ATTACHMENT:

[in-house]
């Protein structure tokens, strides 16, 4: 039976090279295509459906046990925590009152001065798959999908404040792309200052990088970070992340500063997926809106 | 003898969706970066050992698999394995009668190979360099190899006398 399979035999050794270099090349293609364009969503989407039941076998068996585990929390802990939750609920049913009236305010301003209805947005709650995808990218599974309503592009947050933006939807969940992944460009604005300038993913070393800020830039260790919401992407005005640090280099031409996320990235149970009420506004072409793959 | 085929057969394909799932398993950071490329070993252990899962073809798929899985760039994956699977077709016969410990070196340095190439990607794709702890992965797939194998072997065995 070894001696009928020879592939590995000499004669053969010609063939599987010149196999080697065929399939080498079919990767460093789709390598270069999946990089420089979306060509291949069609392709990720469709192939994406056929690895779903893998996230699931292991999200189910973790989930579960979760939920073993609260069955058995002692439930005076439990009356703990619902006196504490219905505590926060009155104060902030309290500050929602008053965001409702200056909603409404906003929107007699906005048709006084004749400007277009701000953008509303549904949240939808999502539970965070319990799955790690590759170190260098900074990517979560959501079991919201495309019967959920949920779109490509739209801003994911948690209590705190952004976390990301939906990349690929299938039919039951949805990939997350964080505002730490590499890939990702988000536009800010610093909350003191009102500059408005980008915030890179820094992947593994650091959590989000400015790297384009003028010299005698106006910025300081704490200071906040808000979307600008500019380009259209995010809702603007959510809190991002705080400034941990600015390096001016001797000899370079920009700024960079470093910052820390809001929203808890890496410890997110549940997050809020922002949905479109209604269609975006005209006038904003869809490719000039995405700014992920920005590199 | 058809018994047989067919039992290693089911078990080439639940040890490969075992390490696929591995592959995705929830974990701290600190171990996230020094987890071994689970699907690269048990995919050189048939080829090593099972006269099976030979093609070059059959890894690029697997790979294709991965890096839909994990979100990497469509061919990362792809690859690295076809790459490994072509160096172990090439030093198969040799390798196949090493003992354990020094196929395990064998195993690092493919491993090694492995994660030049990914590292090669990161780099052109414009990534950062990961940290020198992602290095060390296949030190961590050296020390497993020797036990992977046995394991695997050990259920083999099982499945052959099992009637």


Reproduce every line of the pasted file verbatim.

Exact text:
[in-house]
């Protein structure tokens, strides 16, 4: 039976090279295509459906046990925590009152001065798959999908404040792309200052990088970070992340500063997926809106 | 003898969706970066050992698999394995009668190979360099190899006398 399979035999050794270099090349293609364009969503989407039941076998068996585990929390802990939750609920049913009236305010301003209805947005709650995808990218599974309503592009947050933006939807969940992944460009604005300038993913070393800020830039260790919401992407005005640090280099031409996320990235149970009420506004072409793959 | 085929057969394909799932398993950071490329070993252990899962073809798929899985760039994956699977077709016969410990070196340095190439990607794709702890992965797939194998072997065995 070894001696009928020879592939590995000499004669053969010609063939599987010149196999080697065929399939080498079919990767460093789709390598270069999946990089420089979306060509291949069609392709990720469709192939994406056929690895779903893998996230699931292991999200189910973790989930579960979760939920073993609260069955058995002692439930005076439990009356703990619902006196504490219905505590926060009155104060902030309290500050929602008053965001409702200056909603409404906003929107007699906005048709006084004749400007277009701000953008509303549904949240939808999502539970965070319990799955790690590759170190260098900074990517979560959501079991919201495309019967959920949920779109490509739209801003994911948690209590705190952004976390990301939906990349690929299938039919039951949805990939997350964080505002730490590499890939990702988000536009800010610093909350003191009102500059408005980008915030890179820094992947593994650091959590989000400015790297384009003028010299005698106006910025300081704490200071906040808000979307600008500019380009259209995010809702603007959510809190991002705080400034941990600015390096001016001797000899370079920009700024960079470093910052820390809001929203808890890496410890997110549940997050809020922002949905479109209604269609975006005209006038904003869809490719000039995405700014992920920005590199 | 058809018994047989067919039992290693089911078990080439639940040890490969075992390490696929591995592959995705929830974990701290600190171990996230020094987890071994689970699907690269048990995919050189048939080829090593099972006269099976030979093609070059059959890894690029697997790979294709991965890096839909994990979100990497469509061919990362792809690859690295076809790459490994072509160096172990090439030093198969040799390798196949090493003992354990020094196929395990064998195993690092493919491993090694492995994660030049990914590292090669990161780099052109414009990534950062990961940290020198992602290095060390296949030190961590050296020390497993020797036990992977046995394991695997050990259920083999099982499945052959099992009637």